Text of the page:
Compounds that protect DNA from mutation and break down, preventing arthritis, nerve disorder, heart disease and cancers. They fight pesticides, chemicals, artificial compounds in foods, chemicals in water, radiation, tobacco and air pollution.
Are all antioxidants the same? No. Hundreds, possibly thousands of substances can act as antioxidants. Well-known ones include vitamin C, vitamin E, beta-carotene and other carotenoids, selenium, zinc and manganese. Lesser known ones include glutathione, coenzyme Q10, lipoic acid, flavonoids, phenols, polyphenols and phytoestrogens.
They can be found in fruits, vegetables, grains and herbs. But artificial antioxidants can be used as food supplements or to preserve and improve the shelf life of food. Studies on artificial antioxidants show they don’t have any major benefits.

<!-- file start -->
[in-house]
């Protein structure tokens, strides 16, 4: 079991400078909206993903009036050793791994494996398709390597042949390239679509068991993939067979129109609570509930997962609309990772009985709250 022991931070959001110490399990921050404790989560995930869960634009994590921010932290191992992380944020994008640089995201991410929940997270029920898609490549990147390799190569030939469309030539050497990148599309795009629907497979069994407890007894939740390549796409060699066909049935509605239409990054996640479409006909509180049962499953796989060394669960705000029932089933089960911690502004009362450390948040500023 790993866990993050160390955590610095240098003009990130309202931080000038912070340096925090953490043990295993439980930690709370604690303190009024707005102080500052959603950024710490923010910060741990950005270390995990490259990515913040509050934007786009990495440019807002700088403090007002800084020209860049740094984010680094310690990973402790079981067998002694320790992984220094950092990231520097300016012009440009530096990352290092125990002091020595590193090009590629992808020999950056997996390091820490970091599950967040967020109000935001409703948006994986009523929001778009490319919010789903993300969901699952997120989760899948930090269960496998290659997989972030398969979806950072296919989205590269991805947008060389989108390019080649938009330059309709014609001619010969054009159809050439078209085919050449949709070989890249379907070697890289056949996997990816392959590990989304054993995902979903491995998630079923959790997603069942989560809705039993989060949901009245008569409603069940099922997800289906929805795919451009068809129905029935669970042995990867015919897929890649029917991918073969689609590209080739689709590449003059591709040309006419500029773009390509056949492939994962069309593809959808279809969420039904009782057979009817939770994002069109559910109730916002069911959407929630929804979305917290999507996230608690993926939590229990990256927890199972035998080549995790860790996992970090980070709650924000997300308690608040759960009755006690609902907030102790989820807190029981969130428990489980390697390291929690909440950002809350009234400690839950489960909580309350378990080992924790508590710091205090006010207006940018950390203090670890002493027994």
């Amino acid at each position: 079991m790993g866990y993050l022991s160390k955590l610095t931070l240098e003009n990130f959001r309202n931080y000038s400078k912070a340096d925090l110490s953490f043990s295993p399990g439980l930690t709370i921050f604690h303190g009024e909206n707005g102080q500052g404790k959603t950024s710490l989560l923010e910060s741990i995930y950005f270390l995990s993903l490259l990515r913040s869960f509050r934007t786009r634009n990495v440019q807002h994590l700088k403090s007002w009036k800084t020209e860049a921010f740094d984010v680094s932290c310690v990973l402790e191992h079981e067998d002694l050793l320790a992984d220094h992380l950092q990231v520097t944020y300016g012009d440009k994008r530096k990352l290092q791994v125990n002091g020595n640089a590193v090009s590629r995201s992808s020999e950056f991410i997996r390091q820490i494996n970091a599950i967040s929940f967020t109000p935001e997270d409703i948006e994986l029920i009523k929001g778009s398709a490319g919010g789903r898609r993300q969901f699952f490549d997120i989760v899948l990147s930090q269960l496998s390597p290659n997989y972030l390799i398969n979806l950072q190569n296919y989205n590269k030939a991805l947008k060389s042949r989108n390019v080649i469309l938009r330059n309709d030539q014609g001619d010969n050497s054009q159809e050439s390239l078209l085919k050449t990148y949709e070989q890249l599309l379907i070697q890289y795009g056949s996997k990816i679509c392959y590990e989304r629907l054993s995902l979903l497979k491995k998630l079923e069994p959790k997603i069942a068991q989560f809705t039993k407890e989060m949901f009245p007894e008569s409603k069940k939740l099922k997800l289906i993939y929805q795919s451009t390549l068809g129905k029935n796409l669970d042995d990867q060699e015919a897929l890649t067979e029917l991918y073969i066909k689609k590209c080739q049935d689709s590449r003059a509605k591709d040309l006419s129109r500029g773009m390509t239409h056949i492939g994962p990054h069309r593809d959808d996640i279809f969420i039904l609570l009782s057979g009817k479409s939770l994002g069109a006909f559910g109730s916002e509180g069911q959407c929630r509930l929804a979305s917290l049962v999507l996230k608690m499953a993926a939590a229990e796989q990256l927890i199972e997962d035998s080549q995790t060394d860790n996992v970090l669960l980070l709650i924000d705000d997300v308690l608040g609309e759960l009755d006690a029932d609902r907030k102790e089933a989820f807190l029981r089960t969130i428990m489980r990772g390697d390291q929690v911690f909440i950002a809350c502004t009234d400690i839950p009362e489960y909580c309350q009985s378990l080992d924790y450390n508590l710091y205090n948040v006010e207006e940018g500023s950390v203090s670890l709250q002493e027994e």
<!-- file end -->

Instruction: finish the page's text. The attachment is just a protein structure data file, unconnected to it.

What to eat
For beta-carotene and other carotenoids: Apricots, asparagus, beetroot, broccoli, melons, carrots, corn, capsicum, mangoes, turnips and leafy vegetables, peaches, pink grapefruit, pumpkin, sweet potato, tomatoes and papaya.
For vitamin C: Berries, broccoli, cauliflower, grapefruit, kiwi, mango, orange, papaya, snow peas, sweet potato, strawberries, tomatoes, bell peppers and amla.
For vitamin E: Broccoli, carrots, mustard and turnip greens, mangoes, nuts, papaya, pumpkin, red peppers, spinach, sunflower seeds and flaxseeds.